From February 25-26, 2015, in Genoa, Italy, the Urban and Regional Policy Program at GMF held its second workshop for its southern European cities network initiative, METROS (Metropolitan Economic Transformation and Regional Organizational Structures). METROS is a peer learning initiative that explores strategies for strengthening multi-sector collaboration to manage the political, economic, and social transformation facing metropolitan regions in southern Europe. Programming focused on two levels of policy learning and peer exchange that drew on transatlantic best practices. Public and private sector leaders from the four network cities of Turin and Genoa, Italy, Bilbao, Spain, and Thessaloniki, Greece, came together for two days of intensive peer-to-peer learning and problem solving around the policy issue of entrepreneurship and partnership building for regional economic development.
All four city delegations engaged in high-level dialogue surrounding the challenges, opportunities, and benefits of creating successful partnerships within their regions. City delegations started by identifying what characteristics helped to promote and foster partnerships. Several characteristics highlighted throughout the dialogues were: a strong commitment to the project, global thinking and framing projects in a global context, inclusivity of all members of the partnership, meeting the goals of the partners, and adaptability and flexibility during project implementation.
Participants discussed entrepreneurship in detail, including what it meant to their city and where their city was in terms of supporting an entrepreneurial environment. Some of the suggestions provided by participants included addressing the cultural dynamics that are holding the city back, creating a positive environment of risk where entrepreneurs can fail but start their process again, and enlarging market opportunities to entrepreneurs by thinking globally through connections and partnerships.
GMF hosted two leading American entrepreneurship experts to provide thought leadership and tool building presentation sessions to the four city delegations during the second half of the workshop session. David Zipper, managing director at 1776 Ventures in Washington D.C., encouraged workshop participants to think about whether their city/region wanted to support entrepreneurialism or be directly involved in developing this economic sector. He spoke to the importance of creating a private sector economic development strategy and the importance of using a central hub to leverage the core strengths of entrepreneurs and start-ups.
To help network cities see how each of the themes builds a cohesive strategy for regional economic development, Mike Lake, president and CEO of Leading Cities in Boston, MA, spoke about the idea of magnetic stories. Lake explained the importance for regions to have a story to tell in order to target certain stakeholders to create partnerships in a region. City delegations worked together to think through how they wanted their regions to be presented in a global context. Creating a story relies heavily on stakeholder engagement, which helps to garner buy-in for partnership creation. There has to be a united vision and a common story being told among all stakeholders in the region, but it can be challenging, and regions should link the narrative to local success stories.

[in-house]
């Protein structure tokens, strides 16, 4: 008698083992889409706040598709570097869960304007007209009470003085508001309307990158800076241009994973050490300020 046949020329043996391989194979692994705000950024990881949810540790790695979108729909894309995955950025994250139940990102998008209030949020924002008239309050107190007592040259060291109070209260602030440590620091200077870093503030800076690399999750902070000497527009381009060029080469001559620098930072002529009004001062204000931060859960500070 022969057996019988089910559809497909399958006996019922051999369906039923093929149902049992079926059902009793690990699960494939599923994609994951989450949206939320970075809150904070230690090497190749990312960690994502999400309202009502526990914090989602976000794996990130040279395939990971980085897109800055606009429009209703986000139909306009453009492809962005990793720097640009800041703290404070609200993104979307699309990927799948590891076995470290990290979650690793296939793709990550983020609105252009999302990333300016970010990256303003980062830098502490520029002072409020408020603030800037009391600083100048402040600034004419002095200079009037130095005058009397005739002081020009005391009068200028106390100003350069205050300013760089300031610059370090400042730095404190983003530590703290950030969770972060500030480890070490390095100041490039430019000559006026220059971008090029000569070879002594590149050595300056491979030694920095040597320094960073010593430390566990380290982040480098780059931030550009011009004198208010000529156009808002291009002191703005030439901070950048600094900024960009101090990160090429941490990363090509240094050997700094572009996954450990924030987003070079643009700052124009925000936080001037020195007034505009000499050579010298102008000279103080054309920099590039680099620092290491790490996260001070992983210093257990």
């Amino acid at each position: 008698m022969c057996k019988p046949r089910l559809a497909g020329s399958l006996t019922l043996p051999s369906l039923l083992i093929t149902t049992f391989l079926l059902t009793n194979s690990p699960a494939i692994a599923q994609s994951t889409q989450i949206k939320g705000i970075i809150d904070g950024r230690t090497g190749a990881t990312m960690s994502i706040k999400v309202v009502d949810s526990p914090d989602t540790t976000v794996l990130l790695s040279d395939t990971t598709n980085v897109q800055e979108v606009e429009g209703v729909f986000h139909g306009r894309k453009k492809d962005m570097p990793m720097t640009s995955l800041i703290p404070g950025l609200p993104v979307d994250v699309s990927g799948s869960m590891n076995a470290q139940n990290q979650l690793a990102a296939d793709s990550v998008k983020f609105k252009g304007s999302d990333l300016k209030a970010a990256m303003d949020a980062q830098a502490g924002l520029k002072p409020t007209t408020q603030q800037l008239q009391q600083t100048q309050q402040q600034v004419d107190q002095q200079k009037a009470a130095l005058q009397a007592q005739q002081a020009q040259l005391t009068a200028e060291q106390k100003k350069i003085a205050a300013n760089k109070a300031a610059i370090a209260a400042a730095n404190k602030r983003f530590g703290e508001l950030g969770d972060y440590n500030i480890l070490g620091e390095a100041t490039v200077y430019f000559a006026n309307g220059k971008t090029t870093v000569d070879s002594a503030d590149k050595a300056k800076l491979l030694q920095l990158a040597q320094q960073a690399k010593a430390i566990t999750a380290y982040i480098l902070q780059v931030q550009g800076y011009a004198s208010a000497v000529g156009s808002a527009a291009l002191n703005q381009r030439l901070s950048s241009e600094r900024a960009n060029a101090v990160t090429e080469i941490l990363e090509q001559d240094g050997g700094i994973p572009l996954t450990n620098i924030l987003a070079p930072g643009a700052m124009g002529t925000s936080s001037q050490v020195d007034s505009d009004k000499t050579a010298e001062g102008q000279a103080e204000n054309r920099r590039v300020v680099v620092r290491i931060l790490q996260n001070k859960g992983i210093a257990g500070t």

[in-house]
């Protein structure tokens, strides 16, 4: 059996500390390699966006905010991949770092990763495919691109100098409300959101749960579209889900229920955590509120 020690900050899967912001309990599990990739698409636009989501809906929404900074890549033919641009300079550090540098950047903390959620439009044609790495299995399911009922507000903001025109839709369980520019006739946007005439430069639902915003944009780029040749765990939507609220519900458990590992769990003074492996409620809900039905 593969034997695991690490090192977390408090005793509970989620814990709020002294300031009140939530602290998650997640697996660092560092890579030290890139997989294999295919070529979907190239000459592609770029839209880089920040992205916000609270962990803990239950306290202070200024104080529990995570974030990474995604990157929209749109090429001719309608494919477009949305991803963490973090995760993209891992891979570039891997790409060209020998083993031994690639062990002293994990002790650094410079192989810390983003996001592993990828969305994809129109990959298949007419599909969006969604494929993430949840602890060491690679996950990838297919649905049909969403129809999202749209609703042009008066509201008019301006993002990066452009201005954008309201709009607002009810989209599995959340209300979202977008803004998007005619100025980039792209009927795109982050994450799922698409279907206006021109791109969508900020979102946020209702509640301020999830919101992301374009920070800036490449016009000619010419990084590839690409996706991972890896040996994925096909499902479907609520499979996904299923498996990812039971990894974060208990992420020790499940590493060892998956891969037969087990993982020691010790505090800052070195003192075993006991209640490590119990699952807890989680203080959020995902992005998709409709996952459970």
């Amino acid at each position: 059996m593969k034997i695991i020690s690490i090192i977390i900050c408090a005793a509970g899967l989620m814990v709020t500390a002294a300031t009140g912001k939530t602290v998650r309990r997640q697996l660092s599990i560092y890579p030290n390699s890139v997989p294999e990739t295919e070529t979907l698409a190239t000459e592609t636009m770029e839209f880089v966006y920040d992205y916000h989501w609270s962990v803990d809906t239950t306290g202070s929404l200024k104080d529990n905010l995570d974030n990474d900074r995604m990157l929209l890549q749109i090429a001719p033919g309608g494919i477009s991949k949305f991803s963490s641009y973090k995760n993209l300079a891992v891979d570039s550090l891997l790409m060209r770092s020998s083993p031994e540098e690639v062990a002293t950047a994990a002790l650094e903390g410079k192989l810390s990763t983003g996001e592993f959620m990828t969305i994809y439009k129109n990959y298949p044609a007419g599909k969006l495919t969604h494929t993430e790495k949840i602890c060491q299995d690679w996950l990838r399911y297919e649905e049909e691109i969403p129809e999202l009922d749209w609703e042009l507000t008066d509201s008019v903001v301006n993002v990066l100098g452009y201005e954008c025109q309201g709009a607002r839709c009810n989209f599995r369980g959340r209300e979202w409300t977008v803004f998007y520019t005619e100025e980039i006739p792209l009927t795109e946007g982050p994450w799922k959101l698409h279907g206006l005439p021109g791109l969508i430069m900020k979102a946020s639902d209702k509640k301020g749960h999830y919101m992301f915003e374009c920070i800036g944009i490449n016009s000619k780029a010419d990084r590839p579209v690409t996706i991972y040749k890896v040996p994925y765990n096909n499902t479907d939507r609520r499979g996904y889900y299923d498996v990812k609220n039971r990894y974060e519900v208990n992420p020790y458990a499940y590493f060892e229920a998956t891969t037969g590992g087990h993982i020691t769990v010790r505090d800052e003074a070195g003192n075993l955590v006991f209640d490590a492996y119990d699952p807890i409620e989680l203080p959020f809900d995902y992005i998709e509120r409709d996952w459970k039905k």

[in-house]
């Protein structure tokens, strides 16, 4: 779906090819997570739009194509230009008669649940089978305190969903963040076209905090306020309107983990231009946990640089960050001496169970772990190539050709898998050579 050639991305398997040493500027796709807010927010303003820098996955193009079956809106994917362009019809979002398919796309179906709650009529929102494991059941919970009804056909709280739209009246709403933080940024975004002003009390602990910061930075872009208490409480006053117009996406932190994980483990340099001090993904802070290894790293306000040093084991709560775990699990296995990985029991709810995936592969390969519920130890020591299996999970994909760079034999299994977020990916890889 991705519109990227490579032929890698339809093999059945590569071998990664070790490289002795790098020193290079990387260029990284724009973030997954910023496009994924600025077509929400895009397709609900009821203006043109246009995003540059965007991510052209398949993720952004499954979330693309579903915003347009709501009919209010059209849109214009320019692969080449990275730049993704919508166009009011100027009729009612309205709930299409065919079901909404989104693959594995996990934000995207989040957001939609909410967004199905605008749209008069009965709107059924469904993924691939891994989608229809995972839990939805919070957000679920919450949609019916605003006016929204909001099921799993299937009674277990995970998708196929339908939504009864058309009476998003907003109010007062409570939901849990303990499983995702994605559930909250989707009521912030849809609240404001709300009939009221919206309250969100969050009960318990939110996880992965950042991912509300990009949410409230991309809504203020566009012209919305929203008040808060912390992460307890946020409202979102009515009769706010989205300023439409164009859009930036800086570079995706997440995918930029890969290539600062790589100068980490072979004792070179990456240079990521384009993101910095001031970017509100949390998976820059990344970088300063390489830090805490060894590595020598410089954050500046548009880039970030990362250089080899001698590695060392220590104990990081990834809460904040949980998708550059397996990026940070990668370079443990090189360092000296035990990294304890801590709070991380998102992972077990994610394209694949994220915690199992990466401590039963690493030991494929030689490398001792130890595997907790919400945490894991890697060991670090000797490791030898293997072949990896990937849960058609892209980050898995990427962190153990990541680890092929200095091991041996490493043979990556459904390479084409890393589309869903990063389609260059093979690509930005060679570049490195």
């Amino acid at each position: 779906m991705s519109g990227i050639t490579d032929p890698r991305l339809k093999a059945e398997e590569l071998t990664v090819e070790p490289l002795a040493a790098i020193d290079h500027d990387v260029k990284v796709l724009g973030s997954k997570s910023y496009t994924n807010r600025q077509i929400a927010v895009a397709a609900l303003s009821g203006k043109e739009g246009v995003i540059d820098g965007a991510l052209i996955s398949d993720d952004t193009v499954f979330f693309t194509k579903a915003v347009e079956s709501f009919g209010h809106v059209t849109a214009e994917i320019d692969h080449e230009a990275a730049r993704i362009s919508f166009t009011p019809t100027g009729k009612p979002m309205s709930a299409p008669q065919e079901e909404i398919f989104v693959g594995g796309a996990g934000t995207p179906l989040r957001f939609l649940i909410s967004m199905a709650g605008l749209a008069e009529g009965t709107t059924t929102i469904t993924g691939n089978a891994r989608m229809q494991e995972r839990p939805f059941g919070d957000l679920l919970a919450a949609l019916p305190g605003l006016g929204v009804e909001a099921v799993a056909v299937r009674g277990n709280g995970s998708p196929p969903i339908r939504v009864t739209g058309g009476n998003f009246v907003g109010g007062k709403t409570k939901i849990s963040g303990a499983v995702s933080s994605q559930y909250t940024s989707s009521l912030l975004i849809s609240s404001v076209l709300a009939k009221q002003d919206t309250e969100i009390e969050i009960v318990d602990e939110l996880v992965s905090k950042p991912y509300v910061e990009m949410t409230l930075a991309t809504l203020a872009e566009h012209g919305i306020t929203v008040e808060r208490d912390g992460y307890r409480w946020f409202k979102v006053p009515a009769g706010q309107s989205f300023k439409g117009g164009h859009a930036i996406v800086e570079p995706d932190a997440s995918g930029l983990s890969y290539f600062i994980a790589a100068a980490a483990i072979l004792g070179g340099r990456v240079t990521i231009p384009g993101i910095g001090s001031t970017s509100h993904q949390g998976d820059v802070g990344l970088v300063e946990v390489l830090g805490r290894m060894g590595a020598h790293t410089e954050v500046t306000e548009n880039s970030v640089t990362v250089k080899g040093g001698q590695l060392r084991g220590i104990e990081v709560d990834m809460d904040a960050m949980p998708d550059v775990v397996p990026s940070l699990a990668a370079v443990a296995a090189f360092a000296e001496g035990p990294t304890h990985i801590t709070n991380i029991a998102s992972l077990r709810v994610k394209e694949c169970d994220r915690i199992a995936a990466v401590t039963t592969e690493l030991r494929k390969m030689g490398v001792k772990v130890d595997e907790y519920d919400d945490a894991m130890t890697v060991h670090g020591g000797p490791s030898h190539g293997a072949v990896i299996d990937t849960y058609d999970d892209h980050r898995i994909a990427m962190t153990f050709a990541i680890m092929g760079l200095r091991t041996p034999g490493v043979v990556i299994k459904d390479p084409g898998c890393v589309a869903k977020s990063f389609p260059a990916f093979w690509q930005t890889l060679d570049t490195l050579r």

By the end of the workshop, each city delegation created development goals to work through once they returned to their home cities. These plans act as a commitment for each city to engage partners, develop partnerships, or create a dialogue platform among potential regional partners to foster entrepreneurial activity throughout their regions. Moving forward, each city’s action plan will be a starting point for regional economic development and growth, while city delegations apply the tools they learned in the workshop to success implementation of their goals. The next METROS workshop will take place in the spring of 2015 and will build upon the tools and skills acquired through the first two interactions in Turin and Genoa.
Participants also had the unique opportunity on the final day of the workshop to visit Selex ES, a security contractor working closely with the City of Genoa to provide integrated security solutions that focus more on prevention and less on reaction. This was an engaging opportunity for city delegations to see a first-hand account of how a partnership between a private firm and the City of Genoa is enhancing economic development for the region while also fostering innovative ideas using cutting-edge technologies.